I have a short bucket list. There are a few items on the list I have done, a few I will get done soon and then there are those “must dos” that I simply did not think through. One of my big bucket list items was trekking to see the Mountain gorillas in Uganda. I have been telling everyone for several years I was going to do it. So this past summer I ended up in Uganda on my Mountain gorilla quest. It was simultaneously the hardest, more rewarding and humbling thing I have ever done in my life.
I thought to myself after only about three hours of trekking up steep cliffs, through tea plantations and into thick heavy forest that when that moment came that I finally laid eyes on the troop of Mountain gorillas it would change my life. Well, it did change my life because as George Schaller, one of the world’s leading gorilla researchers wrote “No one who looks into a gorilla’s eyes — intelligent, gentle, vulnerable — can remain unchanged.”
However, little did I know I would be so tired from the trek that I would nearly skid down the hill and into the Silverback’s lap, that in no way is a reason not to take this incredible journey though. In fact, that was what made my personal quest to see these amazing creatures all the more special — you work for it, but it will be an encounter you will never forget.
For mountain gorilla newbies, the Silverback is the term for the big male in the troop who runs the show. He’s as gentle as he is strong and it will bring tears to your eyes when you see the troop interacting. The troop I saw was the Kisaro family with 19 babies and those babies are certainly amusing to watch. So as not to fall into the lap of the Silverback or one of the other family members I found myself hanging onto trees and branches that were of uncertain soundness. I just stood there staring in wide-eyed wonder with little thought to the fact that if the branches broke I would probably end up broken too.
As I remember back now I can recall the word giddy came to my mind when I arrived steps away from where the troop of approximately 20 were playing in the trees and having a snack. When you finally arrive near the gorillas I was told, you will smell them before you see them, and there were flies everywhere so you can’t miss that either. You can trek anywhere from 30 minutes to nine hours to see the troop, but the trackers usually have a good idea of where they are each day. We were so lucky that it only took us about three hour and then we were able to stay and observe them for one hour – that’s the limit visitors are allowed. What an experience, for me I felt a strong giddiness. Really words can’t describe the giddiness of watching a baby Mountain gorilla interact with its mother and the other members of the troop in the trees – it’s like watching a family and peeking into their way of life.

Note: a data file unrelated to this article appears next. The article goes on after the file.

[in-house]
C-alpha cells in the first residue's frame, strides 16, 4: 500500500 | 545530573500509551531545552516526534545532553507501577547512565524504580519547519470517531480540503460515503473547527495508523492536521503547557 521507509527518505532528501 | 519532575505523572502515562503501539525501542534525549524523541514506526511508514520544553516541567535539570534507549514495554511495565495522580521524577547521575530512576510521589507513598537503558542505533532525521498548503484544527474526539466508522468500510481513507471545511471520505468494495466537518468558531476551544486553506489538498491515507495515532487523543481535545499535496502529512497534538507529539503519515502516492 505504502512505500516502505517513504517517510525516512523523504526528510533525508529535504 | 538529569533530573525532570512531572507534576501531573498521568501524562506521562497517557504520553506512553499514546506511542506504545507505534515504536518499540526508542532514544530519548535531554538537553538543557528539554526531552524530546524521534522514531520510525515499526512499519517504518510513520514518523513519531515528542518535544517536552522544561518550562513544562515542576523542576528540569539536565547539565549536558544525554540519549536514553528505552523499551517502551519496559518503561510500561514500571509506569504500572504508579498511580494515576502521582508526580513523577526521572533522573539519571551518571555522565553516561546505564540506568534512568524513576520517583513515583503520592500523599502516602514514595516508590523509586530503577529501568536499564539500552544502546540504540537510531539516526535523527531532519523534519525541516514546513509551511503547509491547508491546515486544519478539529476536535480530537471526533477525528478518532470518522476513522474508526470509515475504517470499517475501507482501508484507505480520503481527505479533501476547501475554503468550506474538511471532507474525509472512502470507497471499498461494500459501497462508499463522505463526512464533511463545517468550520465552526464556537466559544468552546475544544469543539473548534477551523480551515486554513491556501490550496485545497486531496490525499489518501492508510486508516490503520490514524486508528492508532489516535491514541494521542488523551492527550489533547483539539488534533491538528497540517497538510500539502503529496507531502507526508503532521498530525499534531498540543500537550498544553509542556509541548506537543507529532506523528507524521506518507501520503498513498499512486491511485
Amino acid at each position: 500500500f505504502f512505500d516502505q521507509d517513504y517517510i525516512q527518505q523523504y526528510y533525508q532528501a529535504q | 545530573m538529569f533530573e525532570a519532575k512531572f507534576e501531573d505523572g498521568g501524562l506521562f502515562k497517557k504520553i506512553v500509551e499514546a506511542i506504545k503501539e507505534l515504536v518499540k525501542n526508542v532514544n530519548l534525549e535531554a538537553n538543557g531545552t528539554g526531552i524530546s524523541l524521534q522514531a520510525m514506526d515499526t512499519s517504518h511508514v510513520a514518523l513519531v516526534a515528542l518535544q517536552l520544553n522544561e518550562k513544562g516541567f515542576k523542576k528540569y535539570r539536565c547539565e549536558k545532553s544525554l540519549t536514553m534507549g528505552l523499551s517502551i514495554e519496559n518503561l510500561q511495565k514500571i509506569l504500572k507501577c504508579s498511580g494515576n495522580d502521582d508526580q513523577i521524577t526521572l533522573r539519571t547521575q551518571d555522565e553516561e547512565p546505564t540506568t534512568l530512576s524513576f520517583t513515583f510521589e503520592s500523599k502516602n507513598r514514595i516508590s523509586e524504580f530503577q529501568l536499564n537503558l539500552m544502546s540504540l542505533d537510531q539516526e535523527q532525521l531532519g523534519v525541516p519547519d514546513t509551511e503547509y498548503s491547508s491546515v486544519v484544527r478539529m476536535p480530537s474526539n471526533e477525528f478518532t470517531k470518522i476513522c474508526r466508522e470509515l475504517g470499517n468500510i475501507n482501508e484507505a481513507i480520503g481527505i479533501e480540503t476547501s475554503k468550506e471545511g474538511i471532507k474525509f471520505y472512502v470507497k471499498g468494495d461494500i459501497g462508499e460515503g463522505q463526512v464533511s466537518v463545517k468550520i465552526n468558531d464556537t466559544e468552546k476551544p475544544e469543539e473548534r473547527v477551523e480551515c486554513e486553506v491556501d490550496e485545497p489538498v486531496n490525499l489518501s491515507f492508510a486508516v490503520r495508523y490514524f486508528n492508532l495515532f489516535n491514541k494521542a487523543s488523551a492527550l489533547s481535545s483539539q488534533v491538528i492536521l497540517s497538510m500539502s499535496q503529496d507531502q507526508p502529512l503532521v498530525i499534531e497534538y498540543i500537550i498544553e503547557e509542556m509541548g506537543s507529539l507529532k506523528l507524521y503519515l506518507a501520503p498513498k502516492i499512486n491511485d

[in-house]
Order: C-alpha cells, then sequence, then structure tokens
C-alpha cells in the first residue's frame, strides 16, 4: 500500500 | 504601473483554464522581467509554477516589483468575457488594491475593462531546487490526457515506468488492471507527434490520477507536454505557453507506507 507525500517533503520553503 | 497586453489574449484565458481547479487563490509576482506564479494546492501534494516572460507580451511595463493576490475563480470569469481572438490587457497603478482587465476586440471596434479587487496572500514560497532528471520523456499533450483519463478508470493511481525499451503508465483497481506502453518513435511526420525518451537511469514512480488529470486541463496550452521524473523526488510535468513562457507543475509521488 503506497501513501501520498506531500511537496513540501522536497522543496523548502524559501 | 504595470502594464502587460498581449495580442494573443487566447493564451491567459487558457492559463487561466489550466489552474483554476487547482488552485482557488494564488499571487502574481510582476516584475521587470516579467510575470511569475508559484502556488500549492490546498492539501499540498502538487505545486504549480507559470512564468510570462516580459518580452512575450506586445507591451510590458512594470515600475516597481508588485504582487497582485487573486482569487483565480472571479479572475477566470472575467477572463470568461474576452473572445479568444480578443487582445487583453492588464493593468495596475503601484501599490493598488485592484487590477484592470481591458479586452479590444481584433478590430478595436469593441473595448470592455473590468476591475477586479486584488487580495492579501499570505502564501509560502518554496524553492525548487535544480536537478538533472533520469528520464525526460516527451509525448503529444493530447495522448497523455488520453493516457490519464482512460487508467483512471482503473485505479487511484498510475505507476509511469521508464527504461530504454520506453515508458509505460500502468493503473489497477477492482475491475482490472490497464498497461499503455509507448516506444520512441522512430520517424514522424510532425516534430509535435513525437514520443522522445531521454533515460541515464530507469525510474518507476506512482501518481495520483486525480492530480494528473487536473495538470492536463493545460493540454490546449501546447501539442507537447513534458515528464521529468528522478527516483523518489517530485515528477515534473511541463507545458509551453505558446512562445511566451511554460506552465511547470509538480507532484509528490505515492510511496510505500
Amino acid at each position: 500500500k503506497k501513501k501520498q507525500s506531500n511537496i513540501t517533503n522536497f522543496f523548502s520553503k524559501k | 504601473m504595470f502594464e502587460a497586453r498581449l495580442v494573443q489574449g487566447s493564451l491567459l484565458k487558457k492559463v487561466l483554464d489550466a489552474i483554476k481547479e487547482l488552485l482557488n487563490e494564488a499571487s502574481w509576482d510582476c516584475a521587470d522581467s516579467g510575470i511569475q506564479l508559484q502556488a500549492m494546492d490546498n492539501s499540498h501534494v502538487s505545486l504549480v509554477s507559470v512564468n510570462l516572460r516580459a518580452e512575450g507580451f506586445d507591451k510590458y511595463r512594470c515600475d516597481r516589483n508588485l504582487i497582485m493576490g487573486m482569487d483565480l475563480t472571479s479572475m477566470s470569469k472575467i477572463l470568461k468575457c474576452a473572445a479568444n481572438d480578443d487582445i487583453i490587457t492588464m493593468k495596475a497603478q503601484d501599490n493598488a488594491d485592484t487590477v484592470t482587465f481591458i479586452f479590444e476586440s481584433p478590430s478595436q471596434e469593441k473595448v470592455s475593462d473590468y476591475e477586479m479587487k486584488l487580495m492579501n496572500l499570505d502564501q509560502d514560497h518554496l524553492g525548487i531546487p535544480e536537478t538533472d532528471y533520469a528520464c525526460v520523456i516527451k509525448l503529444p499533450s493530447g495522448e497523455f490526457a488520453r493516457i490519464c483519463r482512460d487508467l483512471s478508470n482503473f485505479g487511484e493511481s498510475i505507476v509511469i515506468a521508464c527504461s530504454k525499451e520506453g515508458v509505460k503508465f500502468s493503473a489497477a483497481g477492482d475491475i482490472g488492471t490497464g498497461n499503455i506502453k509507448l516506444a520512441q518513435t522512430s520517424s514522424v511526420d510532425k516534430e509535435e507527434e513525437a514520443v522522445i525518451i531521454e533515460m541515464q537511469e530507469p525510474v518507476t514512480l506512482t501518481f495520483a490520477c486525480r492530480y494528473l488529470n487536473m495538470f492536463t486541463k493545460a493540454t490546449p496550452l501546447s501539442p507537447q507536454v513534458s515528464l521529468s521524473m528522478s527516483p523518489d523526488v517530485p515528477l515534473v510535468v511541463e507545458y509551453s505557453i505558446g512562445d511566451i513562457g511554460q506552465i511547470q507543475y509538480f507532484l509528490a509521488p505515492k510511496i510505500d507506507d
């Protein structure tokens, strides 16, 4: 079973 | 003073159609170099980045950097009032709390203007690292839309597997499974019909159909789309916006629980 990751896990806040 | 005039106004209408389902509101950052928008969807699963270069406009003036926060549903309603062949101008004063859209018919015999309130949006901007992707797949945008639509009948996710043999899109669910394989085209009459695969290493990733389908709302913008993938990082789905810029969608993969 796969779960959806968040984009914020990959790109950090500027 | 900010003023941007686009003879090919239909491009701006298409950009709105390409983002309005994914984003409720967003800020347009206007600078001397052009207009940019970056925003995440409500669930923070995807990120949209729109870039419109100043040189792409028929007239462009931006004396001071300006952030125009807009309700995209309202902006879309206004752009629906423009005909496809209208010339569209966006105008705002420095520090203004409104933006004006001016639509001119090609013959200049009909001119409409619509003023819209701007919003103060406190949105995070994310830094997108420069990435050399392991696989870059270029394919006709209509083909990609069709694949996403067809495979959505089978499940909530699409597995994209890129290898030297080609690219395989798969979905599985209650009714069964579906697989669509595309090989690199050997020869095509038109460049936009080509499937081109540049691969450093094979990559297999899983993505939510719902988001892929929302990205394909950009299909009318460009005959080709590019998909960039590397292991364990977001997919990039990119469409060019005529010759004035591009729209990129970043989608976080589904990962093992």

Mountain gorillas can only be found in east central Africa’s high-elevation rain forests, mainly in Uganda and neighboring Rwanda. These creatures are also on the endangered species list, in fact they are one of the most endangered animals in the world. The estimates by scientists indicate there are likely only about 800 living. The most recent reason for the Mountain gorillas peril is due to civil unrest and the refugees who have been displaced over the year encroaching on the Mountain gorilla habitat. Only time will tell what will happen to this species. As for the actual guidelines of trekking there is a limit as to how many folks can trek to see the gorillas per day and we were told that number is eight. I highly recommend visiting the gorillas with Journeys Discovering Africa – owner, Patrick Shah makes sure that not only all your needs are met, but then some.
Even with all my travels, I can say there are only a handful of times in my life when I know I have lived beyond the means of expectation. Watching the Mountain gorillas in their habit in the Bwindi Impenetrable National Park in Uganda ranks as high as anything I have ever done. As for Bwindi it is a UNESCO World Heritage Site and in addition to the Mountain gorillas living there 120 other species of mammals call this forest home. You will also find there are 348 different kinds of birds, 220 different kinds of butterflies (who knew there were that many) and 27 species of reptiles and amphibians. That doesn’t even include the trees and plants in the forest either, all in all, it’s a rich, diverse and ever important part of the ecosystem in our world.